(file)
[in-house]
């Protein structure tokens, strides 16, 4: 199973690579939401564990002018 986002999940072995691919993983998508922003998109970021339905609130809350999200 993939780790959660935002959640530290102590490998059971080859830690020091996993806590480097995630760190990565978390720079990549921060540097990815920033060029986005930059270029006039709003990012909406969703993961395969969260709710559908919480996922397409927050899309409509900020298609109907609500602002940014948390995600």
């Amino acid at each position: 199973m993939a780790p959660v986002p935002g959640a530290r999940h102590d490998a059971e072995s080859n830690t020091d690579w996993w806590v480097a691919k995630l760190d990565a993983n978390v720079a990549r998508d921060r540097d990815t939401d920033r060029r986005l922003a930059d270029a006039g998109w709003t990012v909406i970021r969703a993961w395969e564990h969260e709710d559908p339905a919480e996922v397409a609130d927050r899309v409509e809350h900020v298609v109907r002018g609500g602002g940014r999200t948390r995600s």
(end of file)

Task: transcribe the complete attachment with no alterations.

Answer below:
[in-house]
């Protein structure tokens, strides 16, 4: 199973690579939401564990002018 986002999940072995691919993983998508922003998109970021339905609130809350999200 993939780790959660935002959640530290102590490998059971080859830690020091996993806590480097995630760190990565978390720079990549921060540097990815920033060029986005930059270029006039709003990012909406969703993961395969969260709710559908919480996922397409927050899309409509900020298609109907609500602002940014948390995600």
């Amino acid at each position: 199973m993939a780790p959660v986002p935002g959640a530290r999940h102590d490998a059971e072995s080859n830690t020091d690579w996993w806590v480097a691919k995630l760190d990565a993983n978390v720079a990549r998508d921060r540097d990815t939401d920033r060029r986005l922003a930059d270029a006039g998109w709003t990012v909406i970021r969703a993961w395969e564990h969260e709710d559908p339905a919480e996922v397409a609130d927050r899309v409509e809350h900020v298609v109907r002018g609500g602002g940014r999200t948390r995600s």